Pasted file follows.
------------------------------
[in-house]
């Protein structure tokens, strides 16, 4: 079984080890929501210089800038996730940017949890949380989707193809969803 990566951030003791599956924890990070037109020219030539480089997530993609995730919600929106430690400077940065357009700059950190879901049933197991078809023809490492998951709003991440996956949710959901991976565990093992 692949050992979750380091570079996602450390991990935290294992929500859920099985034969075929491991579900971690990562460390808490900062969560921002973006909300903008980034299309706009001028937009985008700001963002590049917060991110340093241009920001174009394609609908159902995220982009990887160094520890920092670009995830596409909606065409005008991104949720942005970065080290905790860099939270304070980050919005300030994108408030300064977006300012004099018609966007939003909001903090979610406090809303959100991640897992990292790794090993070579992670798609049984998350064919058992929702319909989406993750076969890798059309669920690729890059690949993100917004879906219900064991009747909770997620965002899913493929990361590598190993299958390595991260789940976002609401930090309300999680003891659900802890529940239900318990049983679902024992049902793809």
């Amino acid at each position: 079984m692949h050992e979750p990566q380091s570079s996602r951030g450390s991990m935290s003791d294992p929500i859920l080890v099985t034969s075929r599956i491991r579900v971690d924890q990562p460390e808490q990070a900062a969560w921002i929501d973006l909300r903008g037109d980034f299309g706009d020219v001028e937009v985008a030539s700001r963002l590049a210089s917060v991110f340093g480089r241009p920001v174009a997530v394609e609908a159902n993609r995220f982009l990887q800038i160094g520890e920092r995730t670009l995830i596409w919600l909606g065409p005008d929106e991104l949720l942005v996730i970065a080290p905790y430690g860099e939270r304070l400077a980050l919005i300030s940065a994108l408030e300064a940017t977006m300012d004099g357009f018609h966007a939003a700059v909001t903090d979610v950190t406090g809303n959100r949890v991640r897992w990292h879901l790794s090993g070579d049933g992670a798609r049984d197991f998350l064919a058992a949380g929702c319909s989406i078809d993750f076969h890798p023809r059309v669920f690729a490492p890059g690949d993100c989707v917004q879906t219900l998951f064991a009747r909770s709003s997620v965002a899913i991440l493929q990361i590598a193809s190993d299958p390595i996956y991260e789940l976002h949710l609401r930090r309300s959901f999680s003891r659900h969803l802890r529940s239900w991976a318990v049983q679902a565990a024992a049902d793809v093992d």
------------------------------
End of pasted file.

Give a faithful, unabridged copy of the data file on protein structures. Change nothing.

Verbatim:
[in-house]
């Protein structure tokens, strides 16, 4: 079984080890929501210089800038996730940017949890949380989707193809969803 990566951030003791599956924890990070037109020219030539480089997530993609995730919600929106430690400077940065357009700059950190879901049933197991078809023809490492998951709003991440996956949710959901991976565990093992 692949050992979750380091570079996602450390991990935290294992929500859920099985034969075929491991579900971690990562460390808490900062969560921002973006909300903008980034299309706009001028937009985008700001963002590049917060991110340093241009920001174009394609609908159902995220982009990887160094520890920092670009995830596409909606065409005008991104949720942005970065080290905790860099939270304070980050919005300030994108408030300064977006300012004099018609966007939003909001903090979610406090809303959100991640897992990292790794090993070579992670798609049984998350064919058992929702319909989406993750076969890798059309669920690729890059690949993100917004879906219900064991009747909770997620965002899913493929990361590598190993299958390595991260789940976002609401930090309300999680003891659900802890529940239900318990049983679902024992049902793809």
């Amino acid at each position: 079984m692949h050992e979750p990566q380091s570079s996602r951030g450390s991990m935290s003791d294992p929500i859920l080890v099985t034969s075929r599956i491991r579900v971690d924890q990562p460390e808490q990070a900062a969560w921002i929501d973006l909300r903008g037109d980034f299309g706009d020219v001028e937009v985008a030539s700001r963002l590049a210089s917060v991110f340093g480089r241009p920001v174009a997530v394609e609908a159902n993609r995220f982009l990887q800038i160094g520890e920092r995730t670009l995830i596409w919600l909606g065409p005008d929106e991104l949720l942005v996730i970065a080290p905790y430690g860099e939270r304070l400077a980050l919005i300030s940065a994108l408030e300064a940017t977006m300012d004099g357009f018609h966007a939003a700059v909001t903090d979610v950190t406090g809303n959100r949890v991640r897992w990292h879901l790794s090993g070579d049933g992670a798609r049984d197991f998350l064919a058992a949380g929702c319909s989406i078809d993750f076969h890798p023809r059309v669920f690729a490492p890059g690949d993100c989707v917004q879906t219900l998951f064991a009747r909770s709003s997620v965002a899913i991440l493929q990361i590598a193809s190993d299958p390595i996956y991260e789940l976002h949710l609401r930090r309300s959901f999680s003891r659900h969803l802890r529940s239900w991976a318990v049983q679902a565990a024992a049902d793809v093992d």